375 articles under ‘In the Community’
While joggers and strollers streamed merrily along sunny Memorial Drive on Saturday (April 25), Robert M. “Rob” Gogan Jr. was just a few yards away, bobbing in a kayak while combing the banks of the Charles River for litter.
In 1989, Nancy Oriol, now the dean for students at Harvard Medical School (HMS), had a vision: to establish a program that could provide basic health services to individuals in Boston who are unable to access primary health care.
With good news comes the bad news. This year’s Daffodil Days, held on March 16, raised $51,726 in funds for the American Cancer Society — the first time in its 22-year history that this year’s total did not surpass the previous year’s total ($53,329). However, with the economic downturn taken into consideration, “I still think we did fabulously,” said Daffodil Days coordinator Julie Russell.
Harvard University has a long-standing tradition of community engagement and public service. Students, faculty, and staff contribute to the quality of life in the University’s host cities through more than 350 programs addressing education, affordable housing, economic opportunity, civic life and culture, health, and the environment.
A former Massachusetts water official is proposing a new network of central Massachusetts reservoirs to meet population-driven demand that he says will outstrip current supplies in the coming decades.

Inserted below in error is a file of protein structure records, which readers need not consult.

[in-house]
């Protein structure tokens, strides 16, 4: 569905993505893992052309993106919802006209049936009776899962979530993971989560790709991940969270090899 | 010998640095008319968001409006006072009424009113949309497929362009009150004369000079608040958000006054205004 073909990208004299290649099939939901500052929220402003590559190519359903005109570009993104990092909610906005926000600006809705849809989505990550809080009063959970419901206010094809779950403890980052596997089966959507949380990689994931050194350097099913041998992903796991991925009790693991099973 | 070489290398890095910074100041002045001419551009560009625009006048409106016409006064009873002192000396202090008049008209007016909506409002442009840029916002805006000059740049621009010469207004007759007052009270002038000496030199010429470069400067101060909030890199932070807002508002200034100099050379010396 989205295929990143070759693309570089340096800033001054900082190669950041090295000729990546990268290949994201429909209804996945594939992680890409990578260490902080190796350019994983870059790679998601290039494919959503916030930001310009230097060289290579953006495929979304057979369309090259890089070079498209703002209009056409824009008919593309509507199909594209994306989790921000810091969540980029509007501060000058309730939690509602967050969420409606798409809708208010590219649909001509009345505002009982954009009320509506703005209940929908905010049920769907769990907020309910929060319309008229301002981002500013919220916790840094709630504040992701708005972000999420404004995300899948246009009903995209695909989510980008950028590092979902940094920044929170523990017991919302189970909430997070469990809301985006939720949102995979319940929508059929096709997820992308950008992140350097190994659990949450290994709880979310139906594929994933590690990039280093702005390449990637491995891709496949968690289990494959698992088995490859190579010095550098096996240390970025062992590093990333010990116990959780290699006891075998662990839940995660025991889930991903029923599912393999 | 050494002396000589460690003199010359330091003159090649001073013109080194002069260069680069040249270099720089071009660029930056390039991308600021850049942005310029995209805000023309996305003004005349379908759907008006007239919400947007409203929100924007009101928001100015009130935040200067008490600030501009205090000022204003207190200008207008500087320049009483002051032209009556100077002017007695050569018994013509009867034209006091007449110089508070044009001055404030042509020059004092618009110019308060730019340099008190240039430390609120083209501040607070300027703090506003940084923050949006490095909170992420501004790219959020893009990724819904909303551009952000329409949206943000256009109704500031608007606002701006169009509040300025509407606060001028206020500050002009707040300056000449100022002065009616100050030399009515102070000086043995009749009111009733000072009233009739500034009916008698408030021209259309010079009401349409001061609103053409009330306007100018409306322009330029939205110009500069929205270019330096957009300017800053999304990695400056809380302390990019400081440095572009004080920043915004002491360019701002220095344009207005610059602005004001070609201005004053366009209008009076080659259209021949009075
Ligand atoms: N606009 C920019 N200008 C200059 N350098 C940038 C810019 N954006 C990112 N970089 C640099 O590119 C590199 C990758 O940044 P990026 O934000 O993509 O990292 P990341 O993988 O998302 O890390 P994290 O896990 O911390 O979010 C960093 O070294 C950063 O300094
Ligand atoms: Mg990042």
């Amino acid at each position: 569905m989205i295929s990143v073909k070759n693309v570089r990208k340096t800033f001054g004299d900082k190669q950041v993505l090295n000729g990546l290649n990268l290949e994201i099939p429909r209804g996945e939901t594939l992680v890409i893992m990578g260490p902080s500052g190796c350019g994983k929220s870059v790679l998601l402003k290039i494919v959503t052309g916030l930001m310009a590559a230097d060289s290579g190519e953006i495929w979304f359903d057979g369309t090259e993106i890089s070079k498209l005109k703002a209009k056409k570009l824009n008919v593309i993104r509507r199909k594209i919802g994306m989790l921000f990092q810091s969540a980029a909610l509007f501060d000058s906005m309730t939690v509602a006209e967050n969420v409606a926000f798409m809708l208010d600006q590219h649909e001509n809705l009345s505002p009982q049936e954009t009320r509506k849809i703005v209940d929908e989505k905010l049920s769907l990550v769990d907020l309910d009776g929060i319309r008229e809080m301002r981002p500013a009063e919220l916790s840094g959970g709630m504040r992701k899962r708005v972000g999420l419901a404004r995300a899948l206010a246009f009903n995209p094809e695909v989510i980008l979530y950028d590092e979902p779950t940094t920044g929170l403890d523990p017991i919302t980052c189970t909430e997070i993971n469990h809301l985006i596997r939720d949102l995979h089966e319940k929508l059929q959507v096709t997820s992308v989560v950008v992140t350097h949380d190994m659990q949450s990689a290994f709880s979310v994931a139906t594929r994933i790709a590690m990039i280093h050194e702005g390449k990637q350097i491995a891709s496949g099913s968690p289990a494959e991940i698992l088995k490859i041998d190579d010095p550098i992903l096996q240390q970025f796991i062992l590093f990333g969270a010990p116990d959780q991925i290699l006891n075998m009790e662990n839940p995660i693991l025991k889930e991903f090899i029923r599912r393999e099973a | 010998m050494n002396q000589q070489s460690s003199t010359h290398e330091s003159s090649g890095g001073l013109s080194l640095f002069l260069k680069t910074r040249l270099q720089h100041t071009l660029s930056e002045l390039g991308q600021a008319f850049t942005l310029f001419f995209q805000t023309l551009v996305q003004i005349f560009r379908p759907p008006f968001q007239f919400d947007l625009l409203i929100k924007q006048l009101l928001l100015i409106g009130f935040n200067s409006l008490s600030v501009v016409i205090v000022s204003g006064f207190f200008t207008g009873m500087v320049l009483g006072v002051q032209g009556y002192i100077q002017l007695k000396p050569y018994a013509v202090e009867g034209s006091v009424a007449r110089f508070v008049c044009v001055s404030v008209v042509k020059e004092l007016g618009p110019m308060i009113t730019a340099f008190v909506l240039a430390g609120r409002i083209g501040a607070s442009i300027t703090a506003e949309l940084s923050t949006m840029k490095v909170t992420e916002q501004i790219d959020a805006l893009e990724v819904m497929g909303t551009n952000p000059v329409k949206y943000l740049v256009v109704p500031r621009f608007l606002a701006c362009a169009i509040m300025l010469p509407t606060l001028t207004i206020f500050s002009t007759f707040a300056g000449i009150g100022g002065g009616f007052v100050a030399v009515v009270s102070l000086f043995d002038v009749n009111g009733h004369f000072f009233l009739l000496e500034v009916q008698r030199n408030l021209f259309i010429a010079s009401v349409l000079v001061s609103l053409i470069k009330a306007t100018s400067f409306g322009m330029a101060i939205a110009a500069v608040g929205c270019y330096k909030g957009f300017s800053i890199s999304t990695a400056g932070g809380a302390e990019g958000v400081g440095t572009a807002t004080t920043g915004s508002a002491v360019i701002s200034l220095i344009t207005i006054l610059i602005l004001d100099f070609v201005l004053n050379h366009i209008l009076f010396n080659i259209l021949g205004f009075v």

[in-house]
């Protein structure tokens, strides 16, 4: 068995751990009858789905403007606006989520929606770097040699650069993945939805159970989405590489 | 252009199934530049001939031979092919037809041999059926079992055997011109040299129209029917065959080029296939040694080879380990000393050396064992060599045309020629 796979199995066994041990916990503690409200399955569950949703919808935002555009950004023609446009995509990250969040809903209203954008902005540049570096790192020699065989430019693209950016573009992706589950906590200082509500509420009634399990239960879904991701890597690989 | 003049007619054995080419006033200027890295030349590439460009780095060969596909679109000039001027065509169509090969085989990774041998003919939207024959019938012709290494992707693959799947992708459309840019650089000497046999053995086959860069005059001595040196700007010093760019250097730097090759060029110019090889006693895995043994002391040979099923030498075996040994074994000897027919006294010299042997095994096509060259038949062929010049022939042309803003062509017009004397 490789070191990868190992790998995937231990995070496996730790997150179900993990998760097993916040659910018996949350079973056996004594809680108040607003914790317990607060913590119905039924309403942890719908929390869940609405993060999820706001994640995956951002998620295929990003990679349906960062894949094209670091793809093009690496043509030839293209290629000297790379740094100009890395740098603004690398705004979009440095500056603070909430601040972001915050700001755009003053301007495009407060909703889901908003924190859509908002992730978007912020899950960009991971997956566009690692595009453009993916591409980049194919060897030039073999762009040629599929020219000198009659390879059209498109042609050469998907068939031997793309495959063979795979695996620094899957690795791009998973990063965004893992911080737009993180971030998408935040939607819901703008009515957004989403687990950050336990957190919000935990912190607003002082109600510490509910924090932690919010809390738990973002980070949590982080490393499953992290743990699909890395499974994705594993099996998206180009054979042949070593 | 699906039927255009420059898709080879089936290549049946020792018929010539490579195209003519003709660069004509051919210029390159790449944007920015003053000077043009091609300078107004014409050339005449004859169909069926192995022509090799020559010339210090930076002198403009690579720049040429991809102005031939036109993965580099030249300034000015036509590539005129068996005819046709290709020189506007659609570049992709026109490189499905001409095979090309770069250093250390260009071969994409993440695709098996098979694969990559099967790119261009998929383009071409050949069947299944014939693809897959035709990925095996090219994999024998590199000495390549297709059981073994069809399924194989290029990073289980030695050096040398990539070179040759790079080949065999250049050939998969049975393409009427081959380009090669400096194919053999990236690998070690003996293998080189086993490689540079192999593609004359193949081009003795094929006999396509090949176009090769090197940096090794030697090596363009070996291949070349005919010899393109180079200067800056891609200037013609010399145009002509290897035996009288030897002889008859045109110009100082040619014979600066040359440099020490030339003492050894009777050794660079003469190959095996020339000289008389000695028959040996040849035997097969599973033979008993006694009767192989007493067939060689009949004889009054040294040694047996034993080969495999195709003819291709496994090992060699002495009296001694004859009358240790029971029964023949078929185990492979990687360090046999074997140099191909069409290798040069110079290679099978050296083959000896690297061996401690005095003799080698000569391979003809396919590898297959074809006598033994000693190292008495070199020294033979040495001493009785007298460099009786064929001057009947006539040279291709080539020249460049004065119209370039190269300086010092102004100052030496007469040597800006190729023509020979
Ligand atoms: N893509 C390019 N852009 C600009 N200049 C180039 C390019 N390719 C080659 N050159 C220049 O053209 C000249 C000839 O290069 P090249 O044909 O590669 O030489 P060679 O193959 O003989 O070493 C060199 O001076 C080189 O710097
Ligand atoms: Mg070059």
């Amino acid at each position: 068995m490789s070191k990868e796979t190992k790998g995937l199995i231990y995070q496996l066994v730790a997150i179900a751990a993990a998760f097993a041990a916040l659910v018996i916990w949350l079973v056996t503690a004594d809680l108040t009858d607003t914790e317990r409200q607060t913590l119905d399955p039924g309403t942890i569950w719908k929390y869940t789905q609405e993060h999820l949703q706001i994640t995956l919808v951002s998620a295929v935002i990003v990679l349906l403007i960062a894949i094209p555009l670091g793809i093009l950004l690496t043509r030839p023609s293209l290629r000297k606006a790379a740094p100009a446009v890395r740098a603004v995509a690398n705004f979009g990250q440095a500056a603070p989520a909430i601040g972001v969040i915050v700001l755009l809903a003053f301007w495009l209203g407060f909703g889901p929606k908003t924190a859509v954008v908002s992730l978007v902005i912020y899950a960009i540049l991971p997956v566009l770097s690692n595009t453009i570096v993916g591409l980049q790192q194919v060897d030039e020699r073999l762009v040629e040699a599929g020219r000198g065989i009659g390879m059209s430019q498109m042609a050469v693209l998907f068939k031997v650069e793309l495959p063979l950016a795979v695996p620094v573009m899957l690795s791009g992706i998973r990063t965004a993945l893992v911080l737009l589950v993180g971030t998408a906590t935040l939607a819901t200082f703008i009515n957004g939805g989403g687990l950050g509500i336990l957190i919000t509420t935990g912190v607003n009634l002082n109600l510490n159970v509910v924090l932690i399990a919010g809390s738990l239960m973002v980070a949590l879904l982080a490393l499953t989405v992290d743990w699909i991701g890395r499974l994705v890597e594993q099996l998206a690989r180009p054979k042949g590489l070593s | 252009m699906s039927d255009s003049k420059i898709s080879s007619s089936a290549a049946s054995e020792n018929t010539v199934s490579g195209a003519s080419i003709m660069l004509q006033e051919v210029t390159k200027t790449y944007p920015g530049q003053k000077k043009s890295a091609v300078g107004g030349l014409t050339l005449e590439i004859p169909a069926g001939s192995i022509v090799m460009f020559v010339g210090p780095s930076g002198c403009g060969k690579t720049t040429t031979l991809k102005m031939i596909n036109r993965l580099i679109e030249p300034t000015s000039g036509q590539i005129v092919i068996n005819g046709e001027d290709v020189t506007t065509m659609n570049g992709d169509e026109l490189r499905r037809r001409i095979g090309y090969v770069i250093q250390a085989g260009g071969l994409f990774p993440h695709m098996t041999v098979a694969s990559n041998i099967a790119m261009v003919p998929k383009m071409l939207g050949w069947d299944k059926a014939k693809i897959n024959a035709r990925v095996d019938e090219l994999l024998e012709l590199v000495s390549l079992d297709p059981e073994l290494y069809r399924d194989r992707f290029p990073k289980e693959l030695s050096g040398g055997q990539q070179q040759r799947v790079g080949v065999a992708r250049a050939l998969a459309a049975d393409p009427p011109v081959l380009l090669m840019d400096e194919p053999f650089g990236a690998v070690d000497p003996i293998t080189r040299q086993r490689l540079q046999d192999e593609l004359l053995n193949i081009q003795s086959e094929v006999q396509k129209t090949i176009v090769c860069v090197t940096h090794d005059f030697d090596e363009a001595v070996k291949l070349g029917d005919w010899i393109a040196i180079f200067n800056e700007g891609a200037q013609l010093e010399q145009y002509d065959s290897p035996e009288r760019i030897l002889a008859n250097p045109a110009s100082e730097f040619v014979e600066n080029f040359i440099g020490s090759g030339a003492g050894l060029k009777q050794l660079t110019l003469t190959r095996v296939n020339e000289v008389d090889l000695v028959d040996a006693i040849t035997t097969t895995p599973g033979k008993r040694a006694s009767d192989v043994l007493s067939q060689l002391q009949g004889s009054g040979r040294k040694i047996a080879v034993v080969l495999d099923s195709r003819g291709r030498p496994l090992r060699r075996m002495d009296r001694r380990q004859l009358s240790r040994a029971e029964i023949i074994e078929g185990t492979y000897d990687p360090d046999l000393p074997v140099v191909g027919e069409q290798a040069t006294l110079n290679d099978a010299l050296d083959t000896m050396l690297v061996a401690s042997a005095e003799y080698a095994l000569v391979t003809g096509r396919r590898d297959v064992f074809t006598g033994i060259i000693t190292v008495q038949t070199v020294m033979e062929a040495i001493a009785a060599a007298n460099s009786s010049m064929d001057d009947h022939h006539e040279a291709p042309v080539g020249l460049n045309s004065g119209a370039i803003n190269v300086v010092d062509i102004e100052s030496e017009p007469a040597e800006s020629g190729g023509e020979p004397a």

The Phillips Brooks House Association (PBHA) will host its sixth annual Auction for the Summer Urban Program at the Cambridge Queen’s Head Pub (45 Quincy Street) on April 28 from 5:30 to 8:30 p.m. The event will support PBHA’s 12 summer camps, which serve more than 900 children and youth in Boston and Cambridge.
I once heard a story about service from a Focolarino, a member of the Focolare, a Catholic movement dedicated to Love of Neighbor. One day, the Focolarino was helping a poor man pick apples that he could sell to support his family. After he drove the man home, the Focolarino was surprised to find the poor man offering him some of the apples.
When I and 11 fellow Harvard students drove into Money, Miss., last week searching for the site of Emmett Till’s murder, we were expecting to find something to mark the event credited with igniting the Civil Rights Movement. Instead there was nothing.
Experience the stirring sights and plangent sounds of a singular Spring Break, during which Harvard students worked to renovate Katrina-ravaged houses, tutored children in afterschool programs, and met — and sang with — pioneers of the Civil Rights Movement, like Hollis Watkins (harmonizing, above from left with students Diane Ghogomu '10 and Sumorwuo Zaza '11).
The Phillips Brooks House Association (PBHA) will host its sixth annual auction for the Summer Urban Program at the Cambridge Queen’s Head Pub (45 Quincy Street) on April 28 from 5:30 to 8:30 p.m. The event will support PBHA’s 12 summer camps, which serve more than 900 children and youth in Boston and Cambridge. The silent auction will be held from 5:30 to 7:30 p.m. and will feature over 80 items, hors d’oeuvres, two complimentary drinks, and live jazz. The live auction of 10 items will begin at 7:30 p.m.
The Harvard Swim School is a program for all levels of swimming and diving ability taught by members of the Harvard men’s and women’s swimming and diving teams, under the supervision of the varsity coaching staff. The purpose of the school is to give individualized instruction to children and adults, ages 5 and up.
Harvard has a new, high-technology ID card, and those who have not yet picked up their card should do so at the final card swap event, March 5 and 6, at the Holyoke Information Center, 1350 Massachusetts Ave., Cambridge, Mass.